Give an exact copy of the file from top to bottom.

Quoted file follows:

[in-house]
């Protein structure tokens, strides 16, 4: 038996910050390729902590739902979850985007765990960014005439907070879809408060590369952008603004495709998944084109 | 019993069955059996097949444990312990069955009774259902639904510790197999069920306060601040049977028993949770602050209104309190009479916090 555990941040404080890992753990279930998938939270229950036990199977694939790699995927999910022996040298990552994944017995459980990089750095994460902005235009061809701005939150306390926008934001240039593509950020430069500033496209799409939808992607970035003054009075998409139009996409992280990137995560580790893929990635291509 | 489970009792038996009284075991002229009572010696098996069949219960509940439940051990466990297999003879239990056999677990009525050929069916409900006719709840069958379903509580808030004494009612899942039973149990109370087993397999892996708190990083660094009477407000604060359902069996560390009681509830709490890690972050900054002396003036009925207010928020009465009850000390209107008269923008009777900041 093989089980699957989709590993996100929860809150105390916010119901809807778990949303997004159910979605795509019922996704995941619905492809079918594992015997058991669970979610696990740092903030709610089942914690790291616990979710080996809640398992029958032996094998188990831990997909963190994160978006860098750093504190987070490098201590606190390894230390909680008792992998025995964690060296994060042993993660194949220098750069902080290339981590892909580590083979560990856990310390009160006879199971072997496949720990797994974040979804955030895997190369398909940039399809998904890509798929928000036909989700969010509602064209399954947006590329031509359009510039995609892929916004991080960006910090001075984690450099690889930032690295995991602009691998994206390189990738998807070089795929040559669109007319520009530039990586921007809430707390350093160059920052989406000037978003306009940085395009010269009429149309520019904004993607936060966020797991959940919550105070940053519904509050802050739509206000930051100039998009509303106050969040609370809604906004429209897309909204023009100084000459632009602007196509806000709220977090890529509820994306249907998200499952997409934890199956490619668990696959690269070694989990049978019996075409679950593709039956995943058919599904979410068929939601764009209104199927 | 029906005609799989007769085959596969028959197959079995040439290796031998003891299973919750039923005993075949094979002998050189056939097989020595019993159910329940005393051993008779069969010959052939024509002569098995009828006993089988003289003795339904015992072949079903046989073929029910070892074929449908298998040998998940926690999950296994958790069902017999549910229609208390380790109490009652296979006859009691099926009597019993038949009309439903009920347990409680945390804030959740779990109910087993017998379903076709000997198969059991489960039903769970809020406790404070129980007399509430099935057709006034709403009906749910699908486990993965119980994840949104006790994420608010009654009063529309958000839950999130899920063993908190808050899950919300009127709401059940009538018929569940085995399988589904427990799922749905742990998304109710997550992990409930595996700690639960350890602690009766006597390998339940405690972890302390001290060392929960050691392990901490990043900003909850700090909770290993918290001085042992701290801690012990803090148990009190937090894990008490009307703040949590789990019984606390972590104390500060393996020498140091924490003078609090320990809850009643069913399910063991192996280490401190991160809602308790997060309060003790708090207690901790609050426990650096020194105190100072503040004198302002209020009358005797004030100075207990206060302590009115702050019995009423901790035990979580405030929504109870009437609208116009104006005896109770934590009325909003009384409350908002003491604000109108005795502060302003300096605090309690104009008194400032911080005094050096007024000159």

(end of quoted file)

[in-house]
């Protein structure tokens, strides 16, 4: 038996910050390729902590739902979850985007765990960014005439907070879809408060590369952008603004495709998944084109 | 019993069955059996097949444990312990069955009774259902639904510790197999069920306060601040049977028993949770602050209104309190009479916090 555990941040404080890992753990279930998938939270229950036990199977694939790699995927999910022996040298990552994944017995459980990089750095994460902005235009061809701005939150306390926008934001240039593509950020430069500033496209799409939808992607970035003054009075998409139009996409992280990137995560580790893929990635291509 | 489970009792038996009284075991002229009572010696098996069949219960509940439940051990466990297999003879239990056999677990009525050929069916409900006719709840069958379903509580808030004494009612899942039973149990109370087993397999892996708190990083660094009477407000604060359902069996560390009681509830709490890690972050900054002396003036009925207010928020009465009850000390209107008269923008009777900041 093989089980699957989709590993996100929860809150105390916010119901809807778990949303997004159910979605795509019922996704995941619905492809079918594992015997058991669970979610696990740092903030709610089942914690790291616990979710080996809640398992029958032996094998188990831990997909963190994160978006860098750093504190987070490098201590606190390894230390909680008792992998025995964690060296994060042993993660194949220098750069902080290339981590892909580590083979560990856990310390009160006879199971072997496949720990797994974040979804955030895997190369398909940039399809998904890509798929928000036909989700969010509602064209399954947006590329031509359009510039995609892929916004991080960006910090001075984690450099690889930032690295995991602009691998994206390189990738998807070089795929040559669109007319520009530039990586921007809430707390350093160059920052989406000037978003306009940085395009010269009429149309520019904004993607936060966020797991959940919550105070940053519904509050802050739509206000930051100039998009509303106050969040609370809604906004429209897309909204023009100084000459632009602007196509806000709220977090890529509820994306249907998200499952997409934890199956490619668990696959690269070694989990049978019996075409679950593709039956995943058919599904979410068929939601764009209104199927 | 029906005609799989007769085959596969028959197959079995040439290796031998003891299973919750039923005993075949094979002998050189056939097989020595019993159910329940005393051993008779069969010959052939024509002569098995009828006993089988003289003795339904015992072949079903046989073929029910070892074929449908298998040998998940926690999950296994958790069902017999549910229609208390380790109490009652296979006859009691099926009597019993038949009309439903009920347990409680945390804030959740779990109910087993017998379903076709000997198969059991489960039903769970809020406790404070129980007399509430099935057709006034709403009906749910699908486990993965119980994840949104006790994420608010009654009063529309958000839950999130899920063993908190808050899950919300009127709401059940009538018929569940085995399988589904427990799922749905742990998304109710997550992990409930595996700690639960350890602690009766006597390998339940405690972890302390001290060392929960050691392990901490990043900003909850700090909770290993918290001085042992701290801690012990803090148990009190937090894990008490009307703040949590789990019984606390972590104390500060393996020498140091924490003078609090320990809850009643069913399910063991192996280490401190991160809602308790997060309060003790708090207690901790609050426990650096020194105190100072503040004198302002209020009358005797004030100075207990206060302590009115702050019995009423901790035990979580405030929504109870009437609208116009104006005896109770934590009325909003009384409350908002003491604000109108005795502060302003300096605090309690104009008194400032911080005094050096007024000159």